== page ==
James Sain: Diazepam emergency nasal spray drug trial
James and Michelle Sain of Olive Branch, Miss., enrolled their 15-year-old son, James Jr., into the epilepsy nasal spray drug trial after the Sains had complications administering the emergency rectal gel.
Michelle said it was difficult to give her son the correct dosage rectally and, at times, wasn’t effective at stopping the seizures.
“Sometimes he got nothing from using the gel medication,” Michelle said.
The benefit of the nasal spray is three-fold: it’s easier, more practical and can be as effective as the rectal gel, said Tracee Ridley-Pryor, MSN, RN, CCRC, Le Bonheur Neuroscience Institute’s lead clinical research coordinator.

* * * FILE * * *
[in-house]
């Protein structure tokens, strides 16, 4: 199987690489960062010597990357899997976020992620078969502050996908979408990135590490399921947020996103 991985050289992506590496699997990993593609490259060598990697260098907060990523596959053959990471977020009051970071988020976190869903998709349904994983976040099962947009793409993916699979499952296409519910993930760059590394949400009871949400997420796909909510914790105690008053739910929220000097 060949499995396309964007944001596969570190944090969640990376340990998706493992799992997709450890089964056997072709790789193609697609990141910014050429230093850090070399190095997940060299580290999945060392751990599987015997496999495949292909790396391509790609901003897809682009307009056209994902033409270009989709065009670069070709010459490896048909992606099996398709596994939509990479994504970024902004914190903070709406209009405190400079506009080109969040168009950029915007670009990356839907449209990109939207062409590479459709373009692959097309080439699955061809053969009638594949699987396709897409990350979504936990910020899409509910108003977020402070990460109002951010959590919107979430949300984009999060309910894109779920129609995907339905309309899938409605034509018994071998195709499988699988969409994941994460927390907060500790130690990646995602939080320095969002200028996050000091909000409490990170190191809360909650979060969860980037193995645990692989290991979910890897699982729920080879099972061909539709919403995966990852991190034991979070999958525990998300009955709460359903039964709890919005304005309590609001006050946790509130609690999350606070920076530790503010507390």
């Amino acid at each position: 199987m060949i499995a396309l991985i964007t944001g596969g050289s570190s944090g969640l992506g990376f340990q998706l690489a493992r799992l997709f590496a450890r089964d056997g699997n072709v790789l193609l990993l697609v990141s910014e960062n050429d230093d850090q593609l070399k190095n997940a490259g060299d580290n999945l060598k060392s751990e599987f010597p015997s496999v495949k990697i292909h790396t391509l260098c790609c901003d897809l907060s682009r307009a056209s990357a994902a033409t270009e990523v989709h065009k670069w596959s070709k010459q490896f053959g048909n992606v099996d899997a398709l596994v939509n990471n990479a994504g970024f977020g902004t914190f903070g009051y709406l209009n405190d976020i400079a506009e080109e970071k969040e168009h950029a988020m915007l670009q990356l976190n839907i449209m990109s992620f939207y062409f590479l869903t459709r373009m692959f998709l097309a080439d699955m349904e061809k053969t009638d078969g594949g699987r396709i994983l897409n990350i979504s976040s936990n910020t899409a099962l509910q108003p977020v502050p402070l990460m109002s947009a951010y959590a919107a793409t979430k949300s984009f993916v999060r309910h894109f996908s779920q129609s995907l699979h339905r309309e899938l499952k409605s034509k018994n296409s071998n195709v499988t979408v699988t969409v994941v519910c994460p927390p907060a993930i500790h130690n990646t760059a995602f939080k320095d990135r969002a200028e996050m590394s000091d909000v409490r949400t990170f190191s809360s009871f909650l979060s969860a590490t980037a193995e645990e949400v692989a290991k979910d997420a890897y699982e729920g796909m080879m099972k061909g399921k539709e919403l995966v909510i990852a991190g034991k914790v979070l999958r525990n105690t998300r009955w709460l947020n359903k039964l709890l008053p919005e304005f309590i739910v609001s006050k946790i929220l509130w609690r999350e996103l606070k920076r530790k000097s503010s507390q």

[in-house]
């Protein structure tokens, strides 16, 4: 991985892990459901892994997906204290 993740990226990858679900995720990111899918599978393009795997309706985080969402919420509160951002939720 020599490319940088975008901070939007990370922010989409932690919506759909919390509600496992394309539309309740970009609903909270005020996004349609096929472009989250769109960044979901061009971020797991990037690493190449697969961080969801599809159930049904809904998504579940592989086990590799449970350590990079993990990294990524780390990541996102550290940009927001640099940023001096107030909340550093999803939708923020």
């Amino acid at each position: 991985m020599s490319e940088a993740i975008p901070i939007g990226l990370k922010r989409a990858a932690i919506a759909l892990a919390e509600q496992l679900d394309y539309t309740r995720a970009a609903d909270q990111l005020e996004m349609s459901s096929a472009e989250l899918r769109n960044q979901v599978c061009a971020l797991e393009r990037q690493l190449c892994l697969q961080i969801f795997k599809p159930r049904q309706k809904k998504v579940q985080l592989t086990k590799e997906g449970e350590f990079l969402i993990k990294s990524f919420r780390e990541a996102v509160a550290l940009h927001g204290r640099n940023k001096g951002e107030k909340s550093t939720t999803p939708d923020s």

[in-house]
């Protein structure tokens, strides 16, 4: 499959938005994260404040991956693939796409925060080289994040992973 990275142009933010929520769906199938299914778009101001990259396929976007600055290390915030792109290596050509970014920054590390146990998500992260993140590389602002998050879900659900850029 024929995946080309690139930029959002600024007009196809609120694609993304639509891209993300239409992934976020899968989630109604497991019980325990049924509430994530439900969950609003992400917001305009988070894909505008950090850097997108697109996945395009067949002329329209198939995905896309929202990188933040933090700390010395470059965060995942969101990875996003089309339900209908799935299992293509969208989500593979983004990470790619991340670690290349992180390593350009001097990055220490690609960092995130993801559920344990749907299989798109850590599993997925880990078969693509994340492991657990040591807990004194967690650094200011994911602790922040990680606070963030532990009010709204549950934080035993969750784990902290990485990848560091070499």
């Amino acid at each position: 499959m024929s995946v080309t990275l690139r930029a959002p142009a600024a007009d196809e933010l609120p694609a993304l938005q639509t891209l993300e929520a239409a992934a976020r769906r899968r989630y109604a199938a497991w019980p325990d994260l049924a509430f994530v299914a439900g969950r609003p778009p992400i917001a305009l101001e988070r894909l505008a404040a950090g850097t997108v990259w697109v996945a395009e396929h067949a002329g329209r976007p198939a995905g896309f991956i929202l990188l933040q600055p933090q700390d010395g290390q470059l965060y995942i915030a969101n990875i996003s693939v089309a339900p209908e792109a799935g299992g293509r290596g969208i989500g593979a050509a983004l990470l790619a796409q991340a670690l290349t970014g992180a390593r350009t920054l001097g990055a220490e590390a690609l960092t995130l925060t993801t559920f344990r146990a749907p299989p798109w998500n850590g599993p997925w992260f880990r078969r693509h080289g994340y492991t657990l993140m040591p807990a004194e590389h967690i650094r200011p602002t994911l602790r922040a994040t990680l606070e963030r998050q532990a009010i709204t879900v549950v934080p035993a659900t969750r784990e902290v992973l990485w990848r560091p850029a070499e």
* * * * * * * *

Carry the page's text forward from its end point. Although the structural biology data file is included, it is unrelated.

“It seems more user friendly to administer because of a broader familiarity with intranasal medication,” Ridley-Pryor said. “Because the medication is absorbed through the nasal passage, within a minute, often within seconds, the patient will begin to come out of the seizure.”
When James Jr. had a seizure in December, Michelle administered the emergency nasal Diazepam, which calmed his seizure activity within minutes.